Neill McKee, author of the award-winning travel memoir Finding Myself in Borneo, takes the reader through 400 years and 15,000 miles of an on-the-road adventure, discovering stories of his Scots-Irish ancestors in Canada, while uncovering their attitudes towards religion and guns. His adventure turns south and west as he follows the trail of his maternal grandfather, a Canadian preacher who married an American woman in Wisconsin, and braved the American Wild West. Much to his surprise, McKee finds his American ancestors were involved in every major conflict on North American soil: the Civil War, the American Revolution, and the French and Indian War. In the last chapters, McKee discovers and documents his Pilgrim ancestors who arrived on the Mayflower, landing at Plymouth in 1620, and their Puritan descendants who fought in the early Indian Wars of New England. With the help of professional genealogical research, he tracks down and tells the stories of the heroes, villains, rascals, as well as, the godly and ordinary folk in his genes, discovering many facts and exposing myths. He also lets readers in on a personal struggle: whether to apply for Canadian-United States dual citizenship or remain only a Canadian.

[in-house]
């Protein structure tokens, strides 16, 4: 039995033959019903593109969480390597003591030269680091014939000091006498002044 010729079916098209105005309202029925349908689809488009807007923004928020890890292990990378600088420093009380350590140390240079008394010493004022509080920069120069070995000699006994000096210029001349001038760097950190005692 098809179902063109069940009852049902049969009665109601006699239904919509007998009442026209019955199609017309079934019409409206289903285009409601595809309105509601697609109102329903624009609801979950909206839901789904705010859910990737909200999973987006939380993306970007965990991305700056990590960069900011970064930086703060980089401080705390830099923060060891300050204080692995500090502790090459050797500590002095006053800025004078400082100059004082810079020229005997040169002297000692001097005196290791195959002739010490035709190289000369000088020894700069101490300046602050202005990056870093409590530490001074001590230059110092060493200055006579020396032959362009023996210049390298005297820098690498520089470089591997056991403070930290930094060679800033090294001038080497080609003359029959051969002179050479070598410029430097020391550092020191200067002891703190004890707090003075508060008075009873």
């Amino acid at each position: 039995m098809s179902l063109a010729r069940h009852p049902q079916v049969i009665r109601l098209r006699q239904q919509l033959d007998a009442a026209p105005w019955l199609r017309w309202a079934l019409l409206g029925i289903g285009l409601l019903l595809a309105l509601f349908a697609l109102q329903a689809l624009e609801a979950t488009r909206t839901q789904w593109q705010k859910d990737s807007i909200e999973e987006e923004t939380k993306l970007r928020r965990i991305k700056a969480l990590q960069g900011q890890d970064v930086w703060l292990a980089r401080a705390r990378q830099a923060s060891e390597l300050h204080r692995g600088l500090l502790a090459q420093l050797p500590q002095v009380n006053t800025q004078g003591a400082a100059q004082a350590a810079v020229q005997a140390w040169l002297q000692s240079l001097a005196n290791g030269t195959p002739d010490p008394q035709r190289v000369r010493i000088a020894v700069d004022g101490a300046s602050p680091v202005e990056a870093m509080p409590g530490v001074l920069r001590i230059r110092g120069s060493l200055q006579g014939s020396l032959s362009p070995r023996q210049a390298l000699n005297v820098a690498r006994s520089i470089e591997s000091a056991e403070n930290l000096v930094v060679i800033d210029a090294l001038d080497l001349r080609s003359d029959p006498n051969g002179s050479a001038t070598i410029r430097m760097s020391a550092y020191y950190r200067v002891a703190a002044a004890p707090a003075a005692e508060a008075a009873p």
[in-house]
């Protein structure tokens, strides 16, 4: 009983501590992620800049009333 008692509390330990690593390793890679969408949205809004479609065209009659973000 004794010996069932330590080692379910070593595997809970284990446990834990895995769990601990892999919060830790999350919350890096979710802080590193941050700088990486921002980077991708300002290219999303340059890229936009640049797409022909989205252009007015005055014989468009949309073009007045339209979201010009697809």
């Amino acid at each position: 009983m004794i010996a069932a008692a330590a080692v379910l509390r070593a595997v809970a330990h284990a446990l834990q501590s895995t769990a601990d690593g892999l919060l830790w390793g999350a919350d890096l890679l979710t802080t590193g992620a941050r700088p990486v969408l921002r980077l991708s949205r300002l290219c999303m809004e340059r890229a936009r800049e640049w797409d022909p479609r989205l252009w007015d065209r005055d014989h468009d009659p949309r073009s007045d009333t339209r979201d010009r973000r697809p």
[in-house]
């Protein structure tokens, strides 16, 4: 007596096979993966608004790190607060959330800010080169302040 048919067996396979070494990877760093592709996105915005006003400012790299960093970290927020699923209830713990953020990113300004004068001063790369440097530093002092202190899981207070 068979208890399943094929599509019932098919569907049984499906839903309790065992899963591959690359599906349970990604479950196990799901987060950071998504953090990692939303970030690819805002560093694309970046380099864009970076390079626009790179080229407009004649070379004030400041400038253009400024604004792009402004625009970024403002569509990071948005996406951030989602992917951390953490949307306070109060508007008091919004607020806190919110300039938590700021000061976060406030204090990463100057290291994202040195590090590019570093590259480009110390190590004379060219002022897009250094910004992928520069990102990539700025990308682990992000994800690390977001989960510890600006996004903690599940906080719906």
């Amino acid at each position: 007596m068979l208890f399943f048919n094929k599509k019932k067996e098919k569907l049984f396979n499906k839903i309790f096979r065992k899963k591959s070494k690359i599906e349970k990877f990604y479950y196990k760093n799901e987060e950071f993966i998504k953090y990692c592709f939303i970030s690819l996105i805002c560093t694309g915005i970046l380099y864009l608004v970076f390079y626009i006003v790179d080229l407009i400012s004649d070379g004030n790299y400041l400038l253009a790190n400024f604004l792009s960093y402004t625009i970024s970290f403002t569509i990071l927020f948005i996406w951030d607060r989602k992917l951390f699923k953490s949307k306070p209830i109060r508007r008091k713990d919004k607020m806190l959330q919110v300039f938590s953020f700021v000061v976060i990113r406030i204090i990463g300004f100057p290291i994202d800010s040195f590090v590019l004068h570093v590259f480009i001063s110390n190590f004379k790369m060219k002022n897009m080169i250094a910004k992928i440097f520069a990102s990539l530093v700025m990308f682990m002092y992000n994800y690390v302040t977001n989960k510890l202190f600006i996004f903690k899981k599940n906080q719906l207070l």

The author employs vivid descriptions, dialogue, poetic prose, historic poetry, analytical opinion, and over a hundred photos and illustrations. For example, in a detective-like investigation he takes the reader back to the scenes his preacher grandfather encountered in Newcastle, Wyoming, during 1905–06-then a town with a two-story brothel across the street from his church, as well as a sheriff who owned a saloon with a dance hall, and carried a gun with 20 notches on its handle. McKee visits some of the exact places his ancestors fought and were wounded or killed. He describes encounters with exuberant historians clad in period costumes in ancient forts, and humorous interactions with actor-educators playing the part of Pilgrims at the reconstructed Plymouth Plantation. He takes the reader on serendipitous happenings, such as meeting a distant cousin who's a flower farmer in Western New York State and who has studied their mutual family history in the US and England, dating back twenty-eight generations to the Norman invasion. Throughout the chapters, McKee discovers the importance of following female lines of descent in genealogical research. He also documents socio-religious values and trends, the history of settlement and its impact on North America's indigenous people, as well as the increasingly strict gun control in Canada, compared to the opposite in USA.